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Learn how to optimize the Canon A610/A620 for people-in-landscapes pictures
Tags:Canon A610/A620: Set for People-in-Landscape Scene,canon a610/a620,digital camera tutorial,how to use a digital camera,lb guides,photography lessons,set for people-in-landscape scene
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There are couple ways of setting up your camera for a type of shot where you have people in a landscape or when you want to have everything in focus the subject, your person. As well as the landscape behind the person, so one way is just using the program mode and this is great if you have the person is—lets say more than about ten or 12 feet away about three meters away from the camera. Your not going to be able to use the flash because its not going to do anything to light up your subject is too far away and its really not going to do anything for the background.
So lets turn the camera on. So in this mode the first thing you want to do is turn the flash off, press the up navigation button to choose the no flash icon. Next lets walkthrough the function menu to see how that is setup I will just press the function button here and at the top you see ISO minus is set to 50. This is great when you're taking a picture outdoors and there's plenty of light. If it’s a night picture then that’s a whole another setting, but for regular daylight pictures we’re you're taking a picture of a person in the landscape 50 is fine, your white balance should be set to daylight or cloudy depending on the condition and that’s about it your drive mode is set to single shot, that’s fine. Effect is turned off. Flash compensation again we’re assuming the subject is farther away. So flash compensation is not relevant we’re not using the flash and metering should be set to evaluative because we do want the camera to look at everything in order to judge the right amount of light.
Press the function button to exit the function menu and that’s pretty much it for this mode don’t forget to press the shutter button halfway first this is very important focus on the person, pressing the shutter button halfway first and then recompose to include the landscape and the person and the picture and then press the shutter button the rest of the way.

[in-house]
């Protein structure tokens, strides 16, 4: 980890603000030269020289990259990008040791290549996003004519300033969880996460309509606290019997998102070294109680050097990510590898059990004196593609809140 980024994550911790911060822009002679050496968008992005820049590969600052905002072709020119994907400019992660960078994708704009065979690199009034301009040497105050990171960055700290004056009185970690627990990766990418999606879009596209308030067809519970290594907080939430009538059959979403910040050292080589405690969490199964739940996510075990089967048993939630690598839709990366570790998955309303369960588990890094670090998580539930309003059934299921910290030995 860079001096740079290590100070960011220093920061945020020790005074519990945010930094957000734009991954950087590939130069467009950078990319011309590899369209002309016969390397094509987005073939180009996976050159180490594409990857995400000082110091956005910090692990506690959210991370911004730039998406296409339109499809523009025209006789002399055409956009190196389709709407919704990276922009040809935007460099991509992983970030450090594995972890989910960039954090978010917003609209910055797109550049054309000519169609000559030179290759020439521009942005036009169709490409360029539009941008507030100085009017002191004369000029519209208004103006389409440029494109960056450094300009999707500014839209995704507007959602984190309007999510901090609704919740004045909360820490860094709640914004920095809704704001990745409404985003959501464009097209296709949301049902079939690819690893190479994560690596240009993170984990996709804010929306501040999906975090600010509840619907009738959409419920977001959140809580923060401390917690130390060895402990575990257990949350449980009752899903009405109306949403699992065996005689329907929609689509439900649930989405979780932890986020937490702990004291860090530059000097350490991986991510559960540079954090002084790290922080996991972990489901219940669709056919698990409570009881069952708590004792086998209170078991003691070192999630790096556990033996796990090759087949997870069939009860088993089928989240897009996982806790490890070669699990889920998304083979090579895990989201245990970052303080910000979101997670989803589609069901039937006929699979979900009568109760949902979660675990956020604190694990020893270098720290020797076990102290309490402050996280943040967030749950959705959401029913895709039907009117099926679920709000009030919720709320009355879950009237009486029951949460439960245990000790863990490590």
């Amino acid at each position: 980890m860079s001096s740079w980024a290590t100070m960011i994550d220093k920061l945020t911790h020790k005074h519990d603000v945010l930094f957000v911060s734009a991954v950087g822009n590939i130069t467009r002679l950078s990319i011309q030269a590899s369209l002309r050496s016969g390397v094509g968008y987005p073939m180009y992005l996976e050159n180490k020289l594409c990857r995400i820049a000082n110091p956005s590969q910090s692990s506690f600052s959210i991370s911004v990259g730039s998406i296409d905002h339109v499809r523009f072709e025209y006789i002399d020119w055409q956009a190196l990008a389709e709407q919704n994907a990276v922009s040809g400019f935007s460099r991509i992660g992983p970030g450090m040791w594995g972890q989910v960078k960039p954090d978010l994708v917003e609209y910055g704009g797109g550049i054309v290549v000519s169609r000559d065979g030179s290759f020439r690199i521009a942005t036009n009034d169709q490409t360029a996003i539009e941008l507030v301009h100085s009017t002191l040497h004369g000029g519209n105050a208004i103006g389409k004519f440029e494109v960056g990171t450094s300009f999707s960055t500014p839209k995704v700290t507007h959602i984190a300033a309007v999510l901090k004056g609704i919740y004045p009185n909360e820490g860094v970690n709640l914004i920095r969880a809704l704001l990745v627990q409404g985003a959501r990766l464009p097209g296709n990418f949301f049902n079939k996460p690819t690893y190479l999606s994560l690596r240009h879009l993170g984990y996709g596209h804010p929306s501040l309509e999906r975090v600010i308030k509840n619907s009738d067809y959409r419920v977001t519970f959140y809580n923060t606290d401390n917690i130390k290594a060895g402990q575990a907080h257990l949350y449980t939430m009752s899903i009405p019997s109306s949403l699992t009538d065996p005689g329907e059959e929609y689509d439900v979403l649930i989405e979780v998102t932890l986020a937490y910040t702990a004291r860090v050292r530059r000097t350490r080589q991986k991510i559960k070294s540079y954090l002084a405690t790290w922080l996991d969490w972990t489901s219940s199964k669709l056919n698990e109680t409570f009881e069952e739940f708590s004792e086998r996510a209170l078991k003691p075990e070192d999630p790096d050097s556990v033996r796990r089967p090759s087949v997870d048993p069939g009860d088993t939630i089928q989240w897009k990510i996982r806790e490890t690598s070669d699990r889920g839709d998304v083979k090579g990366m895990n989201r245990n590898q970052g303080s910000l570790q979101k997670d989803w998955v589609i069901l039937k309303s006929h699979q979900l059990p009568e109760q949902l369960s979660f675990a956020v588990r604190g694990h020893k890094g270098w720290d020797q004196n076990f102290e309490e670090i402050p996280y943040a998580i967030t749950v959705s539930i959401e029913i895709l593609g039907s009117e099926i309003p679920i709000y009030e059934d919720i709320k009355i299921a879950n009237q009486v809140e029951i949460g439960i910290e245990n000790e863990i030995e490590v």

Now if the person is a little bit closer and your really just taking a picture of their—like a portrait if you will. Like a mid shot maybe you waste to head and you want to include some of the background in the shot. What you want to do is set your camera to aperture value or aperture priority and what this will do is allow you to get the most of the picture in focus is much of the picture in focus.
So with this available lets choose an F stop of 8.0 as you see here at the bottom my aperture is highlighted and it has the two green arrows which indicates I can adjust it by using the left and right navigation buttons. And if I choose a smaller number I'm not going to get as much of the picture in focus which is not good. I want to go with biggest number I can have giving the amount of lights. Sometimes if there is a whole lot of light then you wont be able to maintain an aperture of 8.0 because that’s too small. But if you can 8.0 or even if you can do even more than that if you're zoomed in then go for it.
So again same thing press the shutter button halfway focusing on the person and then recompose and take the picture and because we previously set the aperture value to 8.0 everything will be in focus. The background and the person, as you can see in my case my shutter speed is one over 25 and that’s not fast enough for me to handhold the camera which is I have this blinking right camera indicating that I'm in danger.
But if your outdoors and it’s a broad daylights situation, you should have no problem at all, so good luck.